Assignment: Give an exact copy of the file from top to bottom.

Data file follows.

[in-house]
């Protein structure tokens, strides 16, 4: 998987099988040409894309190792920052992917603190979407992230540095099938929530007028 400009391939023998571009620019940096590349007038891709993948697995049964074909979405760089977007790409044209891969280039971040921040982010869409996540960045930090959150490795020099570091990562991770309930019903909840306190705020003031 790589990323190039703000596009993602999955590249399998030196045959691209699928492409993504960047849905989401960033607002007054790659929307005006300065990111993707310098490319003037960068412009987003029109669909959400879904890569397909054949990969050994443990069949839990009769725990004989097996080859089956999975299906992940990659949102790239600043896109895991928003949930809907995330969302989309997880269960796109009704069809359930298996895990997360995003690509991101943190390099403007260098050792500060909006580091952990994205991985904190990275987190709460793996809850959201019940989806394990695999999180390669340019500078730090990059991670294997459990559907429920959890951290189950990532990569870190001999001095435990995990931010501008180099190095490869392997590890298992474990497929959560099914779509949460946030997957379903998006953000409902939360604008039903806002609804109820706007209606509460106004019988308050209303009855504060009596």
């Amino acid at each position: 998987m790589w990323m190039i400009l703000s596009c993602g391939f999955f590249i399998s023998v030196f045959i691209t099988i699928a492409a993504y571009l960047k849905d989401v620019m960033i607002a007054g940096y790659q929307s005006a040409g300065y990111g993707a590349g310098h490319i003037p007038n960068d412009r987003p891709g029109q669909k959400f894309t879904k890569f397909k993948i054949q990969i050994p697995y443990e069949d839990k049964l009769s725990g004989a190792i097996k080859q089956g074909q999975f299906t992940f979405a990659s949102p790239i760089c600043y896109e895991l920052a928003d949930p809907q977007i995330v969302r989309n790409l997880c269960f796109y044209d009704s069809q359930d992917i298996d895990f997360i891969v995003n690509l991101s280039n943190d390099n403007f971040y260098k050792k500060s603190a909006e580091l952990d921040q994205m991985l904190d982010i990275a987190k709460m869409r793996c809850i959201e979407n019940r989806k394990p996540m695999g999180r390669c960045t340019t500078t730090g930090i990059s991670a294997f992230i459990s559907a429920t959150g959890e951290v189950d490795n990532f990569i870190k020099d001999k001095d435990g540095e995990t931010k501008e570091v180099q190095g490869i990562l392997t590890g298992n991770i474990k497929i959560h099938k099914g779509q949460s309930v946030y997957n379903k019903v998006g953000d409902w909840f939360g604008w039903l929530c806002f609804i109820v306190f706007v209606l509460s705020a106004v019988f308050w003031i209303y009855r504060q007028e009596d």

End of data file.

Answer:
[in-house]
């Protein structure tokens, strides 16, 4: 998987099988040409894309190792920052992917603190979407992230540095099938929530007028 400009391939023998571009620019940096590349007038891709993948697995049964074909979405760089977007790409044209891969280039971040921040982010869409996540960045930090959150490795020099570091990562991770309930019903909840306190705020003031 790589990323190039703000596009993602999955590249399998030196045959691209699928492409993504960047849905989401960033607002007054790659929307005006300065990111993707310098490319003037960068412009987003029109669909959400879904890569397909054949990969050994443990069949839990009769725990004989097996080859089956999975299906992940990659949102790239600043896109895991928003949930809907995330969302989309997880269960796109009704069809359930298996895990997360995003690509991101943190390099403007260098050792500060909006580091952990994205991985904190990275987190709460793996809850959201019940989806394990695999999180390669340019500078730090990059991670294997459990559907429920959890951290189950990532990569870190001999001095435990995990931010501008180099190095490869392997590890298992474990497929959560099914779509949460946030997957379903998006953000409902939360604008039903806002609804109820706007209606509460106004019988308050209303009855504060009596």
């Amino acid at each position: 998987m790589w990323m190039i400009l703000s596009c993602g391939f999955f590249i399998s023998v030196f045959i691209t099988i699928a492409a993504y571009l960047k849905d989401v620019m960033i607002a007054g940096y790659q929307s005006a040409g300065y990111g993707a590349g310098h490319i003037p007038n960068d412009r987003p891709g029109q669909k959400f894309t879904k890569f397909k993948i054949q990969i050994p697995y443990e069949d839990k049964l009769s725990g004989a190792i097996k080859q089956g074909q999975f299906t992940f979405a990659s949102p790239i760089c600043y896109e895991l920052a928003d949930p809907q977007i995330v969302r989309n790409l997880c269960f796109y044209d009704s069809q359930d992917i298996d895990f997360i891969v995003n690509l991101s280039n943190d390099n403007f971040y260098k050792k500060s603190a909006e580091l952990d921040q994205m991985l904190d982010i990275a987190k709460m869409r793996c809850i959201e979407n019940r989806k394990p996540m695999g999180r390669c960045t340019t500078t730090g930090i990059s991670a294997f992230i459990s559907a429920t959150g959890e951290v189950d490795n990532f990569i870190k020099d001999k001095d435990g540095e995990t931010k501008e570091v180099q190095g490869i990562l392997t590890g298992n991770i474990k497929i959560h099938k099914g779509q949460s309930v946030y997957n379903k019903v998006g953000d409902w909840f939360g604008w039903l929530c806002f609804i109820v306190f706007v209606l509460s705020a106004v019988f308050w003031i209303y009855r504060q007028e009596d």